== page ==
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Bible Reflections View Comments

The Power of the Cross
By Diane M. Houdek
Source: Bringing Home the Word
Published: Sunday, October 21, 2012
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Last week Jesus had an encounter with a rich man who seemed to be letting his many possessions hold him back from becoming a disciple. Let’s imagine that, like Jesus’s chosen twelve, we manage to let go of all of our stuff. Have we made it to the top? Not necessarily. Because we still think making it to the top is what it’s all about.

I recently heard a compelling interpretation of the Franciscan vow of poverty as living with nothing to defend. Fr. Dan Crosby, a Capuchin Franciscan, pointed out how often people who willingly have given up material possessions will point to that sacrifice as a matter of pride. In the absence of material things, spiritual and intellectual achievements can take on too much importance for us. Anytime we become defensive about who we are or what we do, we need to ask whether we’re not still placing ourselves at the center of the universe.

Before Jesus began his public ministry, he was led into the desert to confront three temptations: turning stones to bread (material wealth), throwing himself from a cliff into the arms of God’s waiting angels (power), and bowing down before the Father of Lies in order to rule the nations (prestige).

Throughout the Gospels, Jesus leads his disciples to recognize that they, too, must fight those temptations. Those who give in to an expectation of privilege because of their positions of religious leadership rarely succeed in what really matters: leading others to recognize the presence of God in their midst.

Human society has long been structured according to hierarchical patterns. In the business world, in the political world, it’s all about winning. The notion of a servant leader would be laughed at in many boardrooms around the world. Even Jesus realizes that he’s probably not going to change that reality in a fallen world. But what he tells his disciples is this: “It must not be that way with you.”

Again and again throughout the history of Christianity, institutions have fallen prey to the temptation to power. And when that happens, prophets come along to challenge the leaders to return to the message of the Gospel. More often than not, it’s a thankless task. We don’t let go of our perks and privileges willingly for the most part. Ironically, even those with no power or prestige will defend those who have it, because secretly they hope to get there someday. We like to bask in the reflected glory of belonging to an institution that’s always right, always perfect, always powerful.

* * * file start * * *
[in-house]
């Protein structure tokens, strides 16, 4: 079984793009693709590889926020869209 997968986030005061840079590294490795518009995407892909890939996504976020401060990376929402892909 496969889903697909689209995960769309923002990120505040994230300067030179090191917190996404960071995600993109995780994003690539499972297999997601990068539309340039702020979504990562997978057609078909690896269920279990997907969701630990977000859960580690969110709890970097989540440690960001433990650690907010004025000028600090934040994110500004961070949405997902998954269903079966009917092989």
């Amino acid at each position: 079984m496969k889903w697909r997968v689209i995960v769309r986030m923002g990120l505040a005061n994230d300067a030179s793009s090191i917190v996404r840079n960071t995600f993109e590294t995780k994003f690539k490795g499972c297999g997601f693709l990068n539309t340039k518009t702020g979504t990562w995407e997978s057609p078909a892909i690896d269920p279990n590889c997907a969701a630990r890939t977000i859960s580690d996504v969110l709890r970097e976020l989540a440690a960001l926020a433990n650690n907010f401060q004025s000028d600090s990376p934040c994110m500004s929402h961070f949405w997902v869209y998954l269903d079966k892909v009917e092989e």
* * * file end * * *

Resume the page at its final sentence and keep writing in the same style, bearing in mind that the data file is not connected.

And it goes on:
This section in Mark’s Gospel is the last preparation for Jesus’ entry into Jerusalem and the fate that awaited him there. It’s his last chance to help the disciples understand the full implication of his identity as the Messiah and what it would mean for them as his followers. No matter how often he tells them that the Son of Man must suffer and die, they’re still filled with dreams of glory and the promise of an earthly kingdom with all its trappings.

Our world, our country, even our religious institutions, are not likely to change any time soon. But if we each do our own part to let go of having power over others and learn to use what power we have to do good for them, we may see small signs of hope even now in these difficult times. If we can stop defending the indefensible, we will discover the true power of Christ, the power of the cross.


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John Joseph of the Cross: Self-denial is never an end in itself but is only a help toward greater charity—as the life of St. John Joseph shows. 
<p>John Joseph was very ascetic even as a young man. At 16 he joined the Franciscans in Naples; he was the first Italian to follow the reform movement of St. Peter Alcantara. John Joseph’s reputation for holiness prompted his superiors to put him in charge of establishing a new friary even before he was ordained. </p><p>Obedience moved John Joseph to accept appointments as novice master, guardian and, finally, provincial. His years of mortification enabled him to offer these services to the friars with great charity. As guardian he was not above working in the kitchen or carrying the wood and water needed by the friars. </p><p>When his term as provincial expired, John Joseph dedicated himself to hearing confessions and practicing mortification, two concerns contrary to the spirit of the dawning Age of Enlightenment. John Joseph was canonized in 1839.</p> American Catholic Blog Humility is possible only for the free. Those who are secure in the Father’s love, have no need of pomp and circumstance or people fawning on them. They know who they are, where they’ve come from, and where they are going. Not taking themselves too seriously, they can laugh at themselves. The proud cannot.


 
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